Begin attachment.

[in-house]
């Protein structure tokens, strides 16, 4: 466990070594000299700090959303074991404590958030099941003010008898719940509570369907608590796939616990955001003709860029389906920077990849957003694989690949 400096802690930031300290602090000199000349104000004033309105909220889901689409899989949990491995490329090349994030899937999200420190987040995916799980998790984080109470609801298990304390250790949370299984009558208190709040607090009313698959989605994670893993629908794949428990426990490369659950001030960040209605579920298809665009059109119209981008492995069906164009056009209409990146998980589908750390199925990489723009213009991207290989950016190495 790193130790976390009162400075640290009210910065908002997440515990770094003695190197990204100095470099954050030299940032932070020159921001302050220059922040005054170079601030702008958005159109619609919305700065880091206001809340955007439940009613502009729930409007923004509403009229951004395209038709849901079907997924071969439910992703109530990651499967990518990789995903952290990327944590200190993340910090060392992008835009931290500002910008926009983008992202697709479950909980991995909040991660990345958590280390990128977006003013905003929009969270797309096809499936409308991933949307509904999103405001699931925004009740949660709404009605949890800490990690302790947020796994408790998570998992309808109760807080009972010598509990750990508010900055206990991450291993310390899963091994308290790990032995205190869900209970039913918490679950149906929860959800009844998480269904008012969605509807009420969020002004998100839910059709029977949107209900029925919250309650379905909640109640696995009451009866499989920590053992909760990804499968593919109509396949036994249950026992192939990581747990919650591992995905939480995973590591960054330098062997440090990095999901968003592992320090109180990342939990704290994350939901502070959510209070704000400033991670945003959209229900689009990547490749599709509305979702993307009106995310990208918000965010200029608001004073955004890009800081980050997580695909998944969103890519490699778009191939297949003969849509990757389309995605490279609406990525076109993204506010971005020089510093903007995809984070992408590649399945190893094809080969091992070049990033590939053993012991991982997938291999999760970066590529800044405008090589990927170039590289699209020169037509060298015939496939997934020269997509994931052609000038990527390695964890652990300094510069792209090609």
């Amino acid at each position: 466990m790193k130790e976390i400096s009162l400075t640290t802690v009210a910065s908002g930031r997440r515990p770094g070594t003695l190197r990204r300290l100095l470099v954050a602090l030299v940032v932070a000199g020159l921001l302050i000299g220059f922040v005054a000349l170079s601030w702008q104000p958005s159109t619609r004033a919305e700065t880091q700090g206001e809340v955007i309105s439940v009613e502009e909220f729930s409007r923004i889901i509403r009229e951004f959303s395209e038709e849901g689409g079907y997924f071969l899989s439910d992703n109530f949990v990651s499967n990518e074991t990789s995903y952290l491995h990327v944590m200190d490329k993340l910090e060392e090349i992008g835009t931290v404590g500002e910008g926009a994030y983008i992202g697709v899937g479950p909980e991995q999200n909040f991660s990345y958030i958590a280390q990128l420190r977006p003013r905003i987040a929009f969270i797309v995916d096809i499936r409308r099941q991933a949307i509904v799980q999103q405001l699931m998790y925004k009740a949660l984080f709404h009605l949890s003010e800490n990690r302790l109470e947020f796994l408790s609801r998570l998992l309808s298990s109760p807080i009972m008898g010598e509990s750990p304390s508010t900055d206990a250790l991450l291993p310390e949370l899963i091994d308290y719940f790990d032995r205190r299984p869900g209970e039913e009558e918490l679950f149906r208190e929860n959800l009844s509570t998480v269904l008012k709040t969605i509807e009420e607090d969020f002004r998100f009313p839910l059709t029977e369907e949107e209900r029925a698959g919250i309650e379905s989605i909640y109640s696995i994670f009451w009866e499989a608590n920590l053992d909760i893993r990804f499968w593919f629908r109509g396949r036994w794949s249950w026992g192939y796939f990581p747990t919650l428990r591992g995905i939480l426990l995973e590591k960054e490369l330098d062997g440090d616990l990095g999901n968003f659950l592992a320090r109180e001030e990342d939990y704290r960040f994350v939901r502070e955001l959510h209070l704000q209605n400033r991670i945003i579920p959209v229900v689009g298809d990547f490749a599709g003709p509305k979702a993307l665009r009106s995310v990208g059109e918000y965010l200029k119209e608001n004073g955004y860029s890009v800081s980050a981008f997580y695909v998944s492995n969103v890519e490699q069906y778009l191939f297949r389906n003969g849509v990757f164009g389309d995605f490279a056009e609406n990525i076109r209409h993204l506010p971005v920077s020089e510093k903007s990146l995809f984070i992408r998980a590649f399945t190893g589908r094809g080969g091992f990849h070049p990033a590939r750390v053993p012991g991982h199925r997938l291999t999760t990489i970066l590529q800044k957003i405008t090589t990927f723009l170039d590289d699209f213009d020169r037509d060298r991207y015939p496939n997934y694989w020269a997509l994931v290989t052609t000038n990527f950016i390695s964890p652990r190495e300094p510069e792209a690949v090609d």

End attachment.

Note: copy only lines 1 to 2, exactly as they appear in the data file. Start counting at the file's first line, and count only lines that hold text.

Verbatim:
[in-house]
């Protein structure tokens, strides 16, 4: 466990070594000299700090959303074991404590958030099941003010008898719940509570369907608590796939616990955001003709860029389906920077990849957003694989690949 400096802690930031300290602090000199000349104000004033309105909220889901689409899989949990491995490329090349994030899937999200420190987040995916799980998790984080109470609801298990304390250790949370299984009558208190709040607090009313698959989605994670893993629908794949428990426990490369659950001030960040209605579920298809665009059109119209981008492995069906164009056009209409990146998980589908750390199925990489723009213009991207290989950016190495 790193130790976390009162400075640290009210910065908002997440515990770094003695190197990204100095470099954050030299940032932070020159921001302050220059922040005054170079601030702008958005159109619609919305700065880091206001809340955007439940009613502009729930409007923004509403009229951004395209038709849901079907997924071969439910992703109530990651499967990518990789995903952290990327944590200190993340910090060392992008835009931290500002910008926009983008992202697709479950909980991995909040991660990345958590280390990128977006003013905003929009969270797309096809499936409308991933949307509904999103405001699931925004009740949660709404009605949890800490990690302790947020796994408790998570998992309808109760807080009972010598509990750990508010900055206990991450291993310390899963091994308290790990032995205190869900209970039913918490679950149906929860959800009844998480269904008012969605509807009420969020002004998100839910059709029977949107209900029925919250309650379905909640109640696995009451009866499989920590053992909760990804499968593919109509396949036994249950026992192939990581747990919650591992995905939480995973590591960054330098062997440090990095999901968003592992320090109180990342939990704290994350939901502070959510209070704000400033991670945003959209229900689009990547490749599709509305979702993307009106995310990208918000965010200029608001004073955004890009800081980050997580695909998944969103890519490699778009191939297949003969849509990757389309995605490279609406990525076109993204506010971005020089510093903007995809984070992408590649399945190893094809080969091992070049990033590939053993012991991982997938291999999760970066590529800044405008090589990927170039590289699209020169037509060298015939496939997934020269997509994931052609000038990527390695964890652990300094510069792209090609």